Something which your question doesn't do, and which we absolutely need to do, is to distinguish different areas of knowledge.
And I'll start with physics. Here I'll stick my neck out and say that I just don't think that knowledge of the kind of universal theory of everything which would make the lives of physicists nice and easy is ever going to be in the running for human beings. That's not a widespread view. For most of the last few hundred years, we've been imaging either that we were just about to read the "mind of god", or that we just had. That's all hokum. Scientific theory is just that: theory. We hold on to the pictures that seem to help us, and then somewhere along the line we run into a snag, something our limited imagination failed to foresee. That's just how it is with human imaginings. None of this stuff is established from 'first principles', whatever they are. For instance, you can't derive general relativity from Euclid. For instance, theories such as general relativity and quantum mechanics, both of them 'true', contradict each other. Einstein's work is a tremendous bit of dedicated imagining, and is so near the mark, so far as we've been able to see and fire at the mark, that it really helps us a lot in hitting it. Usually. But the same thing might be said for the way Tolstoy's War and Peace helps us a good reader see the complexity of human experience, and nobody out there is nuts enough to think that, one day, far off in the future, and with a good following wind, some genius writer is going to end the novel to end all novels, and make us bored with imagining humans.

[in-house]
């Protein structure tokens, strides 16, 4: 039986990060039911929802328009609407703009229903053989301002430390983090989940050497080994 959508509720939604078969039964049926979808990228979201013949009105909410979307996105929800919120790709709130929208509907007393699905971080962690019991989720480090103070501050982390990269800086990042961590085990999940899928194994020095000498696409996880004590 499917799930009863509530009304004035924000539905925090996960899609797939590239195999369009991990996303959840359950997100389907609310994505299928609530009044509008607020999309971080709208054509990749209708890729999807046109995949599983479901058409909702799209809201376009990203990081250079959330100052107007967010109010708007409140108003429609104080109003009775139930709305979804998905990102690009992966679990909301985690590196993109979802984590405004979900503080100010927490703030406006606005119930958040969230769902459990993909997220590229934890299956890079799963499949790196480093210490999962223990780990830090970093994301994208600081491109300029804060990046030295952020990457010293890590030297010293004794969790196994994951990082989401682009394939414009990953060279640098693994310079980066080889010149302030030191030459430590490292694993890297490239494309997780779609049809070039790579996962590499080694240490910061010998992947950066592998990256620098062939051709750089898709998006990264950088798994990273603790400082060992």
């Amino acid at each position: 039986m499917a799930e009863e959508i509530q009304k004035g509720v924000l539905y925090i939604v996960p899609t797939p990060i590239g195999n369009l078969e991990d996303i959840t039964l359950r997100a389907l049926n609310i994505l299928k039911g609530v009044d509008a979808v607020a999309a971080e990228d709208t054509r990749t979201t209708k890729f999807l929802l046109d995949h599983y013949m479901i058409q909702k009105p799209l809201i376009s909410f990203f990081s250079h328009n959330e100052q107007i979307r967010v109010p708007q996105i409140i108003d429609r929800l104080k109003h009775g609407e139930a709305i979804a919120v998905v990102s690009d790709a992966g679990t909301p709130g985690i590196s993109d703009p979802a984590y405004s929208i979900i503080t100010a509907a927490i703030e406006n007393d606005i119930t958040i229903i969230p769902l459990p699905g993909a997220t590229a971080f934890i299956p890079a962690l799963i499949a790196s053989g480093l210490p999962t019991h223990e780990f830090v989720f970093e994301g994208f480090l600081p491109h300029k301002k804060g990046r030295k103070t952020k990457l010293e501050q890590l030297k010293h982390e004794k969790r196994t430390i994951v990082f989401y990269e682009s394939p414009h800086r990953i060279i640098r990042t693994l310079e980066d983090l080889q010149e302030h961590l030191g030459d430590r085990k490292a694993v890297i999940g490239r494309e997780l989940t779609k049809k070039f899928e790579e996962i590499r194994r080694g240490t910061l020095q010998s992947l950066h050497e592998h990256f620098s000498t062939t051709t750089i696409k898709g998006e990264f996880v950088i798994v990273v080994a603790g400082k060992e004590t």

So: no danger that we're ever going to know everything, then. There's the danger we might think we do, but arrogance and omniscience, not the same thing - no, not at all.
But there are other fields than physics and character based historical fiction. There's gardening and cooking and what have you.
And then there's the philosophical (or perhaps 'spiritual'?) side of things, which you might have been getting at with your "enlightened".